Point prevalence of Gaucher disease (GD) is 0.5% among patients referred to a hematologist for thrombocytopenia, according to the results of a single-center study in Canada.

The findings were presented by Vidushi Swarup, MS, clinical research coordinator of the Hematology-Oncology Clinical Research Group at St Michael’s Hospital in Toronto, Ontario, Canada, and colleagues at the Thrombosis & Hemostasis Summit of North America (THSNA) 2020 Virtual Conference.

GD is a genetic disease that leads to the accumulation of lipids within the cells and can affect some organs more than others, in particular the spleen. GD has diverse clinical manifestations, such as anemia, thrombocytopenia, and splenomegaly.

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“A multicenter observational study in Italy found a 3.6% (7 of 196 patients) point prevalence of GD in patients with splenomegaly and/or thrombocytopenia. While a prevalence of 3.6% may be true in Italy due to founder effect, the prevalence in Canada remains unclear,” wrote the authors.

The aim of this prospective, cross-sectional, single-center study was to determine the point prevalence of GD in unselected, consecutive adult patients with thrombocytopenia as the reason for consultation referred to hematology clinics in Canada. Patients receiving chemotherapy for a hematologic malignancy were excluded from the analysis.

Blood samples were screened for enzymatic activity of the GD-associated protein β-glucocerebrosidase (GBA), and those deficient in activity were sent for genetic sequencing to determine the presence of GD-associated pathogenic mutations.

In total, 448 patients with thrombocytopenia were screened for GD. Of those, 424 patients (94.6%) had normal GBA activity (GD-negative), while 24 patients had reduced or borderline-reduced GBA activity (GD-positive).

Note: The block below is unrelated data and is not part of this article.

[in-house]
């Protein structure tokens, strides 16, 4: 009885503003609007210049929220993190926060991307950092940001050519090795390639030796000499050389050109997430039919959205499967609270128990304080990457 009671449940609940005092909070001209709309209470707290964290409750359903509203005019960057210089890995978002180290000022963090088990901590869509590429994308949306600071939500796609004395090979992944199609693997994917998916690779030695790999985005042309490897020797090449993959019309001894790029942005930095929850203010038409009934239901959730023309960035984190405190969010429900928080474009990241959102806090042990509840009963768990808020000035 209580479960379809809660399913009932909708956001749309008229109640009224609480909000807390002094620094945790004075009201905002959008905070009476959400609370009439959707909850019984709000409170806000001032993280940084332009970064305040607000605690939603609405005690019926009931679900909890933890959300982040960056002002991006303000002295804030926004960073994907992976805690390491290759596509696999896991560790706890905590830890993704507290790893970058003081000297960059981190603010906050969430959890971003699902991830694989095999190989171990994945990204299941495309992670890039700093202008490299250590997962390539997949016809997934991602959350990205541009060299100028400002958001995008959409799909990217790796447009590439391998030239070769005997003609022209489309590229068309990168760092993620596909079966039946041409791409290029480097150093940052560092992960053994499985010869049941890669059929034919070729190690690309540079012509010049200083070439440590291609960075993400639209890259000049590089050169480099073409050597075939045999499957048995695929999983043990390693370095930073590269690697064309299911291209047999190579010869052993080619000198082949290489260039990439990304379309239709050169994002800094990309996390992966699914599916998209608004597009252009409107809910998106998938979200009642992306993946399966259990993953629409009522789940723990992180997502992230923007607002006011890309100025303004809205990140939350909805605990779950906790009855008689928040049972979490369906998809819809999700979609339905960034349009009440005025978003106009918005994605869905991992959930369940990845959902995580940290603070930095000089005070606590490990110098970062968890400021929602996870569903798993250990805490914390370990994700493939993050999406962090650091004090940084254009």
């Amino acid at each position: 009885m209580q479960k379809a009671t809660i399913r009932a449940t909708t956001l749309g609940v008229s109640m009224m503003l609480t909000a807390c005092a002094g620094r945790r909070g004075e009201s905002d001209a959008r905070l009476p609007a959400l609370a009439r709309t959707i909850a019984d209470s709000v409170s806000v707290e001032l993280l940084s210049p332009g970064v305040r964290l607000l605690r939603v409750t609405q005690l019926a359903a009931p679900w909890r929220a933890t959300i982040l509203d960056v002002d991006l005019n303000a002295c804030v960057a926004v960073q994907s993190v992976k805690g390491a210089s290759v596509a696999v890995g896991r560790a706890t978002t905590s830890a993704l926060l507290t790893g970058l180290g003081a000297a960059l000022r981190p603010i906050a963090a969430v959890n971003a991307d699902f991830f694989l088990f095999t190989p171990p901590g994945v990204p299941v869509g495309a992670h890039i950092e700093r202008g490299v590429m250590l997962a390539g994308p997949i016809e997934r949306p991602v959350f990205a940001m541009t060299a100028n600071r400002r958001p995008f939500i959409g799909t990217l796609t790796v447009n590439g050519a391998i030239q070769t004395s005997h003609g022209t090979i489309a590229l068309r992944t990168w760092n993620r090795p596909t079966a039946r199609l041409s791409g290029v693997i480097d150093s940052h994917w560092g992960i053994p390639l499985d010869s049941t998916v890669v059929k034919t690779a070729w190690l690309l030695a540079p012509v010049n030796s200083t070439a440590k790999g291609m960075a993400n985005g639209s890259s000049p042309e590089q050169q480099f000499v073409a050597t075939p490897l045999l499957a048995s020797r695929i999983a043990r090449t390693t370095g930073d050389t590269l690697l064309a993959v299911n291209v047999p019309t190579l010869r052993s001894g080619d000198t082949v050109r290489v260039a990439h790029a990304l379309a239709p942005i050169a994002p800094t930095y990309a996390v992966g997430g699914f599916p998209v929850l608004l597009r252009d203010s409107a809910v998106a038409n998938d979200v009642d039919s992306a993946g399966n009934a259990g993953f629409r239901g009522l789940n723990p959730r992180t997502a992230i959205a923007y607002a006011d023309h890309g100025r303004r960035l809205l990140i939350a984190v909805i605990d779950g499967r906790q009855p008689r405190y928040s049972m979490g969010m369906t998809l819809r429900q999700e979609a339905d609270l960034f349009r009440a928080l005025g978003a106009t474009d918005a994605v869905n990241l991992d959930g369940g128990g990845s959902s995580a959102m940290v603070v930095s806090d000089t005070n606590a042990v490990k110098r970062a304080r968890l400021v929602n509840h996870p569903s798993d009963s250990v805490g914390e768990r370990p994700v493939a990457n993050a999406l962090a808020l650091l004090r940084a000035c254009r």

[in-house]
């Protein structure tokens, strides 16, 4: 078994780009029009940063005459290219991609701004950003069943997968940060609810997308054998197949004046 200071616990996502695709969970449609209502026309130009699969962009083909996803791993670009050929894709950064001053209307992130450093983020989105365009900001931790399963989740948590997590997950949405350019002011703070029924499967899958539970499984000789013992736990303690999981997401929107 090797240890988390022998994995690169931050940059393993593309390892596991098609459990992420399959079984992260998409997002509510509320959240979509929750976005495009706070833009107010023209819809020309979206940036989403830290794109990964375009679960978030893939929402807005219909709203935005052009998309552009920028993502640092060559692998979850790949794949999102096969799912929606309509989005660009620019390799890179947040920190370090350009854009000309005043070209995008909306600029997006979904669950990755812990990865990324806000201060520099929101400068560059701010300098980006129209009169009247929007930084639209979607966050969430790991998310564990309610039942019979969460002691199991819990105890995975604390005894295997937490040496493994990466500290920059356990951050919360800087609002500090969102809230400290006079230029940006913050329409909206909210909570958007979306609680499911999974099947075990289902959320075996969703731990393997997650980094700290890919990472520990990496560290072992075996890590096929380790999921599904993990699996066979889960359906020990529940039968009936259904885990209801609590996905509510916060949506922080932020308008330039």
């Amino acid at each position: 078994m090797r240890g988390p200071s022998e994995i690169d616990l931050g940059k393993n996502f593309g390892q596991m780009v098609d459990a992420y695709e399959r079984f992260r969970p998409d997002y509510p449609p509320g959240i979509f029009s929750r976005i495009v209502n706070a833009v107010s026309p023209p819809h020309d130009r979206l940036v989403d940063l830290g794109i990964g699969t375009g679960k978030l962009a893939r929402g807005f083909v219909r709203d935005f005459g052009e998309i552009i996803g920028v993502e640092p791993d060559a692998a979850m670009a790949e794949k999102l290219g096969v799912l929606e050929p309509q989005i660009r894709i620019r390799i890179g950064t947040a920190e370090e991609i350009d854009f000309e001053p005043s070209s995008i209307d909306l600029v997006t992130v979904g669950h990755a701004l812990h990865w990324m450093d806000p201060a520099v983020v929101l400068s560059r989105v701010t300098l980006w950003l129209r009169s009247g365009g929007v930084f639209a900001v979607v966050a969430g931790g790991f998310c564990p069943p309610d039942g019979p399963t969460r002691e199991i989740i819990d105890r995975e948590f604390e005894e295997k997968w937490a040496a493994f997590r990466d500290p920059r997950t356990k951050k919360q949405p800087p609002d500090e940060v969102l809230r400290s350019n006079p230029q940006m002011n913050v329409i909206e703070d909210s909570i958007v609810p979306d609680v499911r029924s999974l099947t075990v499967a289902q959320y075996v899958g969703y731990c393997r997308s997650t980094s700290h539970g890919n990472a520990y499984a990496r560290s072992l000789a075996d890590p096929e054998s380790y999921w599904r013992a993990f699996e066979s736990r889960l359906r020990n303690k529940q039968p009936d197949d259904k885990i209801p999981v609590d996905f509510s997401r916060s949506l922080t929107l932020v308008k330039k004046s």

Of the GD-positive patients, samples were collected from 23 patients for subsequent genetic sequencing. No known pathogenic mutations were identified in 21 patients, while pathogenic mutations were identified in 2 patients. A single patient was lost to follow-up and, therefore, not tested for pathogenic mutations due to lack of consent.

Overall, with genetic confirmation, the findings indicate a point prevalence of GD of 0.5% (95% CI, 0.1-1.6) among Canadian patients referred for thrombocytopenia.

“Our findings are in stark contrast to the previously cited Italian study,” wrote the authors, “[and] suggest limited utility for screening for GD in Canadian patients with thrombocytopenia in the absence of other GD-defining signs and symptoms.”

The investigators highlight the need for additional research in other geographical locations to assess the utility of screening for GD in patient populations of different ethnicities/racial backgrounds.


Swarup V, Veloce N, Jiwajee A, et al.  Gaucher disease screening in patients with thrombocytopenia: a cross-sectional study. Abstract presented at: THSNA 2020 Thrombosis & Hemostasis Summit of North America; October 27-30, 2020. Abstract 72.